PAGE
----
New Democratic leadership necessary for 2018 success

New Democratic leadership necessary for 2018 success
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Congressional Democrats seem poised to make major gains in the midterm elections this year. However, capitalizing on this energy will require serious consideration of policy strategy and vision for the future of the party. First and foremost, the Democrats must promote fresh faces and elevate new leadership. After the 2016 elections, Tim RyanTimothy (Tim) John RyanTim Ryan defends shift to supporting abortion rights Rules for first Democratic primary debates announced What do millennials want? MORE (D-Ohio) challenged Nancy PelosiNancy PelosiTrump knocks Democrats on 'Open Borders' The Hill's Morning Report - Democratic debates: Miami nice or spice? Democrats already jockeying for House leadership posts MORE (D-Calif.) for her minority leadership position.

While Ryan fell short and he does not intend to challenge Pelosi again after the 2018 elections, the support behind his candidacy shows that Democrats need to reconnect with blue-collar workers and middle-class Americans. Electing a midwesterner from a state which Donald Trump carried in 2016 would help accomplish this.

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A Republican had not won the county in northeastern Ohio where Ryan lives since Richard Nixon in 1972. In fact, President Obama won the county by 23 points in 2012, and President TrumpDonald John TrumpTrump campaign buys full page ads in Miami newspapers ahead of Dem debates Trump administration's 'forced diplomacy' with Iran isn't working Roy Moore trails Republican field in Alabama MORE won by 7 points. Ryan’s efforts have been echoed by many sitting members of Congress, including Seth MoultonSeth Wilbur MoultonBipartisan House duo unveils amendment to block Iran strike without Congress's approval Rules for first Democratic primary debates announced Moulton says new Trump rape accusation furthers need for impeachment proceedings MORE (D-Mass.), who has said, “It’s clear that across the board in the Democratic Party that we need new leadership. It’s time for a new generation of leadership in the party.”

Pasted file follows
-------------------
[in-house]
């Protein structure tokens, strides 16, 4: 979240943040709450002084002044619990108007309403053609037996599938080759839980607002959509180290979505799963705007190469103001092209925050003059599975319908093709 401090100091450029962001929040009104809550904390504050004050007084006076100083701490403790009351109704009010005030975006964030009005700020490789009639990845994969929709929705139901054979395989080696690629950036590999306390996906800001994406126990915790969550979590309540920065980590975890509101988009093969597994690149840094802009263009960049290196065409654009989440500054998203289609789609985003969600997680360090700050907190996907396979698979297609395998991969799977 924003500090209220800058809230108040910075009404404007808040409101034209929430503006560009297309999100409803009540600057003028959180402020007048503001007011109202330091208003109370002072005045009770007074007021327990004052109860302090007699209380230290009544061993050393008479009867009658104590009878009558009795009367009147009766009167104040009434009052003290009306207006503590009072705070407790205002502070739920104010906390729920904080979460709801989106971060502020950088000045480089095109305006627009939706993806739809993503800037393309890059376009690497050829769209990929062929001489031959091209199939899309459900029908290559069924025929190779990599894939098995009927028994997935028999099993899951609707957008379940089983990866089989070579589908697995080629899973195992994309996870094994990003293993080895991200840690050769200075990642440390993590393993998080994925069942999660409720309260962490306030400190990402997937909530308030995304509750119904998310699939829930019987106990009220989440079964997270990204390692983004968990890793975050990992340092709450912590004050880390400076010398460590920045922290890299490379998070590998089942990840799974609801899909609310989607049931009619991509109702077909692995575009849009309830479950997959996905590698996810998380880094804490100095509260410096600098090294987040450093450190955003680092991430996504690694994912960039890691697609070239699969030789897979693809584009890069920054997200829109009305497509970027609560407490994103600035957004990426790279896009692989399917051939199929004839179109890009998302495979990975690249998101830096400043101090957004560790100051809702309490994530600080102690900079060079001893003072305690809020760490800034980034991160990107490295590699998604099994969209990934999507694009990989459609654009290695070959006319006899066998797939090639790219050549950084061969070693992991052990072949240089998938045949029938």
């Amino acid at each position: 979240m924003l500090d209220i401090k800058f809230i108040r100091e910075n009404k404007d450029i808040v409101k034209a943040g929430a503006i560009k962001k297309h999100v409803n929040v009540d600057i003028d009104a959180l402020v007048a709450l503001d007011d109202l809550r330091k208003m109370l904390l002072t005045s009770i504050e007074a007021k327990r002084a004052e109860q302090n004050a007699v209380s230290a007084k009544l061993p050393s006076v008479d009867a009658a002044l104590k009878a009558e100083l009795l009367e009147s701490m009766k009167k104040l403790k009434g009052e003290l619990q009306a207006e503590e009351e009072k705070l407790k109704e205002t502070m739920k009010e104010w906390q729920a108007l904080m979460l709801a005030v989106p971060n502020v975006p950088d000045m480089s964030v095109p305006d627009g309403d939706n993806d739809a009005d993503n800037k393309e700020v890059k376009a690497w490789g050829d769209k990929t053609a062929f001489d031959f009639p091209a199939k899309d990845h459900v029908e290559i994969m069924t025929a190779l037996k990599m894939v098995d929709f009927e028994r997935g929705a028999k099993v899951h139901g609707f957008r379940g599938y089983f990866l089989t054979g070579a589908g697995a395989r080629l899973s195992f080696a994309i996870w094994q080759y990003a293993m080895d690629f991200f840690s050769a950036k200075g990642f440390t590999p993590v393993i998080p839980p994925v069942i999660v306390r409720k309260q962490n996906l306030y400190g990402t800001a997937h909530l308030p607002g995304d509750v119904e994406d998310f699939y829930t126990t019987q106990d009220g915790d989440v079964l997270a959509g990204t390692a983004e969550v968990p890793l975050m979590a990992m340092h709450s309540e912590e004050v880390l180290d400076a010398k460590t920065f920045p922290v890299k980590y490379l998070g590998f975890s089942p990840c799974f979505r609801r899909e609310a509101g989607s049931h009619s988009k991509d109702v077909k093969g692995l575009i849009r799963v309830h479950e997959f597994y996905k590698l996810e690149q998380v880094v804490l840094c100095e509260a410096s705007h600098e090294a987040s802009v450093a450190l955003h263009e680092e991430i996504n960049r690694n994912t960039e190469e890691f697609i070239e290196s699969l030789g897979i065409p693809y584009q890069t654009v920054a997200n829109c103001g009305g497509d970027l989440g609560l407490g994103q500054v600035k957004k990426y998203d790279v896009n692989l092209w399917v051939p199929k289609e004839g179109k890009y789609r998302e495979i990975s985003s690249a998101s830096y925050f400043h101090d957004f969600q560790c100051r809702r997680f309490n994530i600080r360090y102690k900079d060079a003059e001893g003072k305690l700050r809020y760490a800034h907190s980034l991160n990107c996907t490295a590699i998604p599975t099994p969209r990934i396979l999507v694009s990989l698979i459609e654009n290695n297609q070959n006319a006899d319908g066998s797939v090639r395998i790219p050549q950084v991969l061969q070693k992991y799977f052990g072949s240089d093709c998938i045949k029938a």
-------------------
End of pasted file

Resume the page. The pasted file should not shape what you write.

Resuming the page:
Moreover, Pelosi’s popularity among voters nationwide continues to decline. A CNN poll last fall showed that only 29 percent of voters have a favorable impression of her, while 50 percent take an unfavorable stance. For these reasons, the longer Pelosi leads the House Democrats, the more negatively her unpopularity hurts the party as a whole.

In addition to elevating new leadership into the party, Democrats need to focus on revitalizing their image as a dynamic and forward-looking party of the people. This means that the party must focus more on effective policy alternatives and less on trying to impeach President Trump.

In the past, the Democratic Party has thrived when the party runs on platform that promotes inclusive economic growth and makes necessary fixes to the Affordable Care Act and our health systems. In 2018, it is vital that Democrats develop an inclusive platform that appeals to voters across the ideological spectrum and not just to the most mobilized groups, such as democratic socialists and the “resistance” base.

The Democrats must avoid unpopular and unrealistic proposals such as “Medicare for All.” Instead, the party needs to focus on driving issues such as gun control that have more widespread support. A CNN poll earlier this year found that 70 percent of Americans support stricter gun laws, while only 17 percent of respondents to a Gallup poll late last year said that they favor “Medicare for All” system.

With 2018 elections drawing closer, the next steps that the Democrats take will be tremendously consequential for the party’s future viability. Democrats have a choice. They can either continue to campaign under the banner of “resistance,” using similar faces, messages and policies that proved so uninspiring in 2016, or they can present the American people with a new generation of leaders and a new slate of ideas.

Indeed, the latter will do far more to excite voters across the ideological spectrum and will help Democrats in key swing districts that are crucial to the party taking back the House. Ultimately, it is the best way for the party to take advantage of the political opportunity before them.

Douglas E. Schoen (@DouglasESchoen) served as a pollster for President Clinton. A longtime political consultant, he is also a Fox News contributor and the author of 11 books, including “Putin’s Master Plan: To Destroy Europe, Divide NATO, and Restore Russian Power and Global Influence.”